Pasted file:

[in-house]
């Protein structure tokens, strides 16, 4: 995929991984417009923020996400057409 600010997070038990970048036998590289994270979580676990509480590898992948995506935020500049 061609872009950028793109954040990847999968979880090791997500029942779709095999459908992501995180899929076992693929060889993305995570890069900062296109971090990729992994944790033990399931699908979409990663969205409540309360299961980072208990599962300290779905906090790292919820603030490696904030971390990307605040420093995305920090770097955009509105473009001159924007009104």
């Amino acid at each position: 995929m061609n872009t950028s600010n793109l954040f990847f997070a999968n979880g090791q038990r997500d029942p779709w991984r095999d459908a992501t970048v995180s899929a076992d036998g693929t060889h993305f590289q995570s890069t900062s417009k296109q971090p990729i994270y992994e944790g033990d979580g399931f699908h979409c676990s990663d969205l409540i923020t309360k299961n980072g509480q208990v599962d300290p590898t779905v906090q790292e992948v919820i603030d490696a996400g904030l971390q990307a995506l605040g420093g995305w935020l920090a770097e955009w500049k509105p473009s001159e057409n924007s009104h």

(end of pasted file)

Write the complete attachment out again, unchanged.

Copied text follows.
[in-house]
């Protein structure tokens, strides 16, 4: 995929991984417009923020996400057409 600010997070038990970048036998590289994270979580676990509480590898992948995506935020500049 061609872009950028793109954040990847999968979880090791997500029942779709095999459908992501995180899929076992693929060889993305995570890069900062296109971090990729992994944790033990399931699908979409990663969205409540309360299961980072208990599962300290779905906090790292919820603030490696904030971390990307605040420093995305920090770097955009509105473009001159924007009104």
């Amino acid at each position: 995929m061609n872009t950028s600010n793109l954040f990847f997070a999968n979880g090791q038990r997500d029942p779709w991984r095999d459908a992501t970048v995180s899929a076992d036998g693929t060889h993305f590289q995570s890069t900062s417009k296109q971090p990729i994270y992994e944790g033990d979580g399931f699908h979409c676990s990663d969205l409540i923020t309360k299961n980072g509480q208990v599962d300290p590898t779905v906090q790292e992948v919820i603030d490696a996400g904030l971390q990307a995506l605040g420093g995305w935020l920090a770097e955009w500049k509105p473009s001159e057409n924007s009104h």